No matter what age you are, coming out is a process. A long scary process. First you have to come out to yourself and then to friends and family. But the process does not end there because you will be coming out for the rest of your life. Here is my coming out story.
I always felt like I was a little different from most boys. I hated all things athletic growing up. If anyone every asked me about sports, I was quick to give a big “NO!” I loved playing pretend with magic and all things supernatural. I was artsy. I loved music and playing with toys and video games. If I had the ability to play with a female character on a video game I almost always did. Chun-Li and Katana on Street Fighter and Mortal Kombat were my go to characters. My favorite shows (besides cartoons) were Buffy and Charmed, two shows with strong female characters as the lead. I loved it. I wasn’t a huge fan of rap music, but I loved female R&B singers like Monica and Brandy and Whitney Houston. I was a bit different.
I can say I got my first hint of knowing something was different when I was 11 years old. I was surfing the internet when the picture of two men kissing popped up. It was odd, but at the same time I couldn’t take my eyes off of it. It drew me in. I brushed it off because I was not gay. While I knew I wasn’t gay, my peers thought otherwise. From the 5th grade until the 8th grade I was teased. Called pretty much any and every homophobic slur possible. I felt so alone. I didn’t believe that I had any real friends except for the 3 boys I hung out with from my neighborhood. I hated going to school. People were always making up rumors about me. From saying I had a “booty bopping” contest in the bathroom to using their final journey entry to tell me that “I need to get right with GOD.” It was embarrassing and hurtful. It truly made the process way more difficult for me because I had spent so much time fighting against the gay rumors.
In high school things were different. There was no more teasing. But there was one thing that remained the same: I still didn’t had no real friends. I did have one friend who I would eat lunch with everyday. It was cool. I met a few of her friends and it was good. Then one day she told me that one of her friends had a crush on me…one of her male friends. This freaked me out for more reasons that you may think: 1) That I had attracted the attention of her male friend and 2) that someone actually liked me. I denied all passes at first. Then one day, in the shower, I found myself thinking about him. I found myself attracted to him. I immediately texted my friend saying that I think I like a boy and she freaked. So after a while, me and the guy started talking and dating. It was good except for one thing: I felt like I had to tell my mom about what was going on in my life. We had always been so close, I felt like I could tell her anything. However, things didn’t go as smoothly as I had hoped. When I told her (via note I might add), she freaked and I had to come out to my dad as well. It was terrible. The next day, she took off work and yelled at me because she wasn’t accepting it. Ironically, my dad took it very well. But my mom’s reaction sent me to a very dark place. My world had shattered around me. Shortly after my relationship had fallen apart and I was alone again.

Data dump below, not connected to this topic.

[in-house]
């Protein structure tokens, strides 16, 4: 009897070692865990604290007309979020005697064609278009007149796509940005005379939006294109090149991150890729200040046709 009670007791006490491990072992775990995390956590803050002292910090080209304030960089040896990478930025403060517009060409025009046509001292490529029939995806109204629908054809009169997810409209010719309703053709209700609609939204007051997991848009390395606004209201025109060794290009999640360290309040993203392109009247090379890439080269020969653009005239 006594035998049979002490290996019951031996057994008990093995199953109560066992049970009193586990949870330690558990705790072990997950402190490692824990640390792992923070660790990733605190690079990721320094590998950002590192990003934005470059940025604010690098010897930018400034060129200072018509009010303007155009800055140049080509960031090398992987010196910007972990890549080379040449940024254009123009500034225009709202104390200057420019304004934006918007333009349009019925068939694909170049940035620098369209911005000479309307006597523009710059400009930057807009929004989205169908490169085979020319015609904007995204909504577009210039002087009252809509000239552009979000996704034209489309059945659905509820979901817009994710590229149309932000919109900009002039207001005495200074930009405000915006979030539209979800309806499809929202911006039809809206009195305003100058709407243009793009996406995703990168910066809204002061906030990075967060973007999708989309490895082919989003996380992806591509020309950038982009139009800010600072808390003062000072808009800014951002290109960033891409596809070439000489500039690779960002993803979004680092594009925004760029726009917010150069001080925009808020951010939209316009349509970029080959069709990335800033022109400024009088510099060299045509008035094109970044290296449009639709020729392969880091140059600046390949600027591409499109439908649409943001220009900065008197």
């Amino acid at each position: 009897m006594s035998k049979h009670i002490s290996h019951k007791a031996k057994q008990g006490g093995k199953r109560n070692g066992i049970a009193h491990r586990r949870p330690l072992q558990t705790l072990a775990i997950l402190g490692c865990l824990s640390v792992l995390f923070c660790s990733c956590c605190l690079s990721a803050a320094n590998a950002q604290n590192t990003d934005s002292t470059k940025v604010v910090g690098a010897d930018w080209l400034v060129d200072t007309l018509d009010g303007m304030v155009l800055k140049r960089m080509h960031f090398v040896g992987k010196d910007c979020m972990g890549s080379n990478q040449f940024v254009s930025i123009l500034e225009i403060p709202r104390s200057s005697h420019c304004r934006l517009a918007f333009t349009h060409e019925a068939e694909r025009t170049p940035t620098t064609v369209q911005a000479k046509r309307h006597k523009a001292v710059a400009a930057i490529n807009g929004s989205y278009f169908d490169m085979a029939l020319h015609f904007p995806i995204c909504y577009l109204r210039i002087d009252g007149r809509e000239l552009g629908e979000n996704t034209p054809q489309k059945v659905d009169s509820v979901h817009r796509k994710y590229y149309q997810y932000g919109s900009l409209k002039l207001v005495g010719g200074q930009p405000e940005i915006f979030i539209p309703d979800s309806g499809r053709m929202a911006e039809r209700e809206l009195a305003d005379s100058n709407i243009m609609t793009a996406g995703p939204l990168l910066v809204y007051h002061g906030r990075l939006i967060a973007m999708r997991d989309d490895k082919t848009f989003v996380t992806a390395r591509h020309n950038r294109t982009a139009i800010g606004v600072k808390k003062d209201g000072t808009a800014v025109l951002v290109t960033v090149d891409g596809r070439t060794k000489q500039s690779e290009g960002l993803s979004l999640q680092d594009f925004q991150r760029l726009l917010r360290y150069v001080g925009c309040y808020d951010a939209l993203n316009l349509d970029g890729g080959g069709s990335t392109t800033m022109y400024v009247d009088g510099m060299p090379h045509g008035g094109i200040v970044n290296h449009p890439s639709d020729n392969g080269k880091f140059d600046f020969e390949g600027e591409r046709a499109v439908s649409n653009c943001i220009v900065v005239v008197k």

In my household, my gayness wasn’t spoken of again for a long time except for side comments that you catch only after they’d been said. My brother said something one occasion and my mom said something else on another. It wasn’t until I was in college that my mom said she didn’t care if I was gay or not as long as I was safe and happy. I know it took a lot for her to get there. It’s still super awkward for me to even imagining talking to her about relationships and bringing partners home. I know that it will happen one day, but my coming out has truly been a process. It was difficult. You can’t always expect the people you are close to to be ok with your coming out right away. Just like it takes time for you to process it and what it means, it takes time for them to process it as well. It took my mom years to process it and be somewhat ok with this part of me.
When you come out, you are sharing a part of you with others. It’s scary because you never know how others are going to react to that part of you. If they accept and love you, you feel overjoyed. But if they reject you, it hurts a thousand times worse than any physical pain could ever feel because it’s not something you can change. Something that people need to realize is that just because a person is gay, bisexual, lesbian, etc, they are still the same person but they have decided to share a part of them with you. A part of their identity for which people have been abused physically, mentally and emotionally. A part of their identity that still is denied rights in the US and around the world for simply being. This is my coming out story. It wasn’t nice or easy. In fact, I’m still dealing with the residual effects of it. When someone comes out to you, think about how you’re going to react because that reaction can have lasting effects.